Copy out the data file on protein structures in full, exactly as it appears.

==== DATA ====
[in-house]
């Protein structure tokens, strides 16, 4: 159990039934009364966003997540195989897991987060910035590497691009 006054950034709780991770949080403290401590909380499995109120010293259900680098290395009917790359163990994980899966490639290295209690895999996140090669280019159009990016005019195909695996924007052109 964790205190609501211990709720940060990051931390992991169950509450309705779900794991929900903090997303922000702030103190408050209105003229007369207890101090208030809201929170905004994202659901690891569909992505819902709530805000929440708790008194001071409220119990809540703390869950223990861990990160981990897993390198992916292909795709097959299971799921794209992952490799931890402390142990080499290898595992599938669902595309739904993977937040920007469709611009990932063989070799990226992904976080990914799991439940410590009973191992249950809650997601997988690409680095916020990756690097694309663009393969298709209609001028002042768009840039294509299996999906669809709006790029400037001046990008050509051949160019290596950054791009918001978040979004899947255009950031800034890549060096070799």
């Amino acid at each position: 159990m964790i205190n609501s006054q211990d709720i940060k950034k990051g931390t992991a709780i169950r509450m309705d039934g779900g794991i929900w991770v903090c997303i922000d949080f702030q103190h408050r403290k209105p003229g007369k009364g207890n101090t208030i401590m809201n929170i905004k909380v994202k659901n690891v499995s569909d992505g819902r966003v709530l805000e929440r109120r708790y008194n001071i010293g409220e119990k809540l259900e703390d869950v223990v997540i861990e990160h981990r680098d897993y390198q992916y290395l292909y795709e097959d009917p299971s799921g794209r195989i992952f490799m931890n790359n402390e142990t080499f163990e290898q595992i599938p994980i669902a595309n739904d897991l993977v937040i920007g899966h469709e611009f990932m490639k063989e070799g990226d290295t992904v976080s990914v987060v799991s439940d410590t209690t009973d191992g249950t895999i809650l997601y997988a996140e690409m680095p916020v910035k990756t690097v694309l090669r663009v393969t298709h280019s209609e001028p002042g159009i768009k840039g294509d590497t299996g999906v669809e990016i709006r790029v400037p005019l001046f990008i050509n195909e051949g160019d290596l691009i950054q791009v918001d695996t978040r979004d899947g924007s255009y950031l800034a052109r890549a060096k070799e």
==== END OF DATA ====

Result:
[in-house]
């Protein structure tokens, strides 16, 4: 159990039934009364966003997540195989897991987060910035590497691009 006054950034709780991770949080403290401590909380499995109120010293259900680098290395009917790359163990994980899966490639290295209690895999996140090669280019159009990016005019195909695996924007052109 964790205190609501211990709720940060990051931390992991169950509450309705779900794991929900903090997303922000702030103190408050209105003229007369207890101090208030809201929170905004994202659901690891569909992505819902709530805000929440708790008194001071409220119990809540703390869950223990861990990160981990897993390198992916292909795709097959299971799921794209992952490799931890402390142990080499290898595992599938669902595309739904993977937040920007469709611009990932063989070799990226992904976080990914799991439940410590009973191992249950809650997601997988690409680095916020990756690097694309663009393969298709209609001028002042768009840039294509299996999906669809709006790029400037001046990008050509051949160019290596950054791009918001978040979004899947255009950031800034890549060096070799």
């Amino acid at each position: 159990m964790i205190n609501s006054q211990d709720i940060k950034k990051g931390t992991a709780i169950r509450m309705d039934g779900g794991i929900w991770v903090c997303i922000d949080f702030q103190h408050r403290k209105p003229g007369k009364g207890n101090t208030i401590m809201n929170i905004k909380v994202k659901n690891v499995s569909d992505g819902r966003v709530l805000e929440r109120r708790y008194n001071i010293g409220e119990k809540l259900e703390d869950v223990v997540i861990e990160h981990r680098d897993y390198q992916y290395l292909y795709e097959d009917p299971s799921g794209r195989i992952f490799m931890n790359n402390e142990t080499f163990e290898q595992i599938p994980i669902a595309n739904d897991l993977v937040i920007g899966h469709e611009f990932m490639k063989e070799g990226d290295t992904v976080s990914v987060v799991s439940d410590t209690t009973d191992g249950t895999i809650l997601y997988a996140e690409m680095p916020v910035k990756t690097v694309l090669r663009v393969t298709h280019s209609e001028p002042g159009i768009k840039g294509d590497t299996g999906v669809e990016i709006r790029v400037p005019l001046f990008i050509n195909e051949g160019d290596l691009i950054q791009v918001d695996t978040r979004d899947g924007s255009y950031l800034a052109r890549a060096k070799e």